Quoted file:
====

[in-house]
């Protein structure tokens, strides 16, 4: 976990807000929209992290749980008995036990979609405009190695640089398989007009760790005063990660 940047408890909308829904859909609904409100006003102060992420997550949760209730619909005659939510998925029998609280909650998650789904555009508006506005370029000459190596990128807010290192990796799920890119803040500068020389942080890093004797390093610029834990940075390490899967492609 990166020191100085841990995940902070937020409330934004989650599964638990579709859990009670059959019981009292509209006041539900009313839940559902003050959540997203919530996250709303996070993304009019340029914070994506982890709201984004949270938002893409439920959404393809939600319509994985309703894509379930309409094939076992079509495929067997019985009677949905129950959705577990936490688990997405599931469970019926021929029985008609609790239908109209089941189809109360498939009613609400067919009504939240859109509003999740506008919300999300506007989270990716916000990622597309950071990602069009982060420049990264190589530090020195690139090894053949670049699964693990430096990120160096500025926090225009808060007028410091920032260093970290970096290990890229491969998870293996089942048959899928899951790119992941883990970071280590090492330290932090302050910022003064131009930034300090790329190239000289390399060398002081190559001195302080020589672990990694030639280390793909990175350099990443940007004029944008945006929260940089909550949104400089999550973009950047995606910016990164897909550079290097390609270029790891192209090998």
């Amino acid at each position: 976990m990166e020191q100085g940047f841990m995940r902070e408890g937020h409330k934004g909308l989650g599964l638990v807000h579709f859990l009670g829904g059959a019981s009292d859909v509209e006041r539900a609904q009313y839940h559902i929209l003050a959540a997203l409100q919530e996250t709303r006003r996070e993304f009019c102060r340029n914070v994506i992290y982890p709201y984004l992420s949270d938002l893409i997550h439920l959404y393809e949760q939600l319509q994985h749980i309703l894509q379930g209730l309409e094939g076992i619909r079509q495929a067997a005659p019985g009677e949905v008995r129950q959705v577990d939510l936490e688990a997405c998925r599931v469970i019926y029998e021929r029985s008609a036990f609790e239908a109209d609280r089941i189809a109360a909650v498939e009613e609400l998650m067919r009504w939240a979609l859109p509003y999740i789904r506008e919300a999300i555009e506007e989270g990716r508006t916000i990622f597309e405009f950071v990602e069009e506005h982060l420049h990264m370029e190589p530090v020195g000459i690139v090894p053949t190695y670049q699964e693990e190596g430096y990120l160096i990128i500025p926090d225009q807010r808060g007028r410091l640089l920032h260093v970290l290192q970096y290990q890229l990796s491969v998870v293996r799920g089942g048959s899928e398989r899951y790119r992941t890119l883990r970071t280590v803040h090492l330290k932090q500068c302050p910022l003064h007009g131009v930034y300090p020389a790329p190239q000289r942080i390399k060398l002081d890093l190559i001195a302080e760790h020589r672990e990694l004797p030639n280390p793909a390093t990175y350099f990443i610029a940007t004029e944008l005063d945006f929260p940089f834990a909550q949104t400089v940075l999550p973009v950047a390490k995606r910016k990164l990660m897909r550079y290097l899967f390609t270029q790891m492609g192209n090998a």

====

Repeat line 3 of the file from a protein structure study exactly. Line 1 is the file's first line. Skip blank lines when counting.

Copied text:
């Amino acid at each position: 976990m990166e020191q100085g940047f841990m995940r902070e408890g937020h409330k934004g909308l989650g599964l638990v807000h579709f859990l009670g829904g059959a019981s009292d859909v509209e006041r539900a609904q009313y839940h559902i929209l003050a959540a997203l409100q919530e996250t709303r006003r996070e993304f009019c102060r340029n914070v994506i992290y982890p709201y984004l992420s949270d938002l893409i997550h439920l959404y393809e949760q939600l319509q994985h749980i309703l894509q379930g209730l309409e094939g076992i619909r079509q495929a067997a005659p019985g009677e949905v008995r129950q959705v577990d939510l936490e688990a997405c998925r599931v469970i019926y029998e021929r029985s008609a036990f609790e239908a109209d609280r089941i189809a109360a909650v498939e009613e609400l998650m067919r009504w939240a979609l859109p509003y999740i789904r506008e919300a999300i555009e506007e989270g990716r508006t916000i990622f597309e405009f950071v990602e069009e506005h982060l420049h990264m370029e190589p530090v020195g000459i690139v090894p053949t190695y670049q699964e693990e190596g430096y990120l160096i990128i500025p926090d225009q807010r808060g007028r410091l640089l920032h260093v970290l290192q970096y290990q890229l990796s491969v998870v293996r799920g089942g048959s899928e398989r899951y790119r992941t890119l883990r970071t280590v803040h090492l330290k932090q500068c302050p910022l003064h007009g131009v930034y300090p020389a790329p190239q000289r942080i390399k060398l002081d890093l190559i001195a302080e760790h020589r672990e990694l004797p030639n280390p793909a390093t990175y350099f990443i610029a940007t004029e944008l005063d945006f929260p940089f834990a909550q949104t400089v940075l999550p973009v950047a390490k995606r910016k990164l990660m897909r550079y290097l899967f390609t270029q790891m492609g192209n090998a």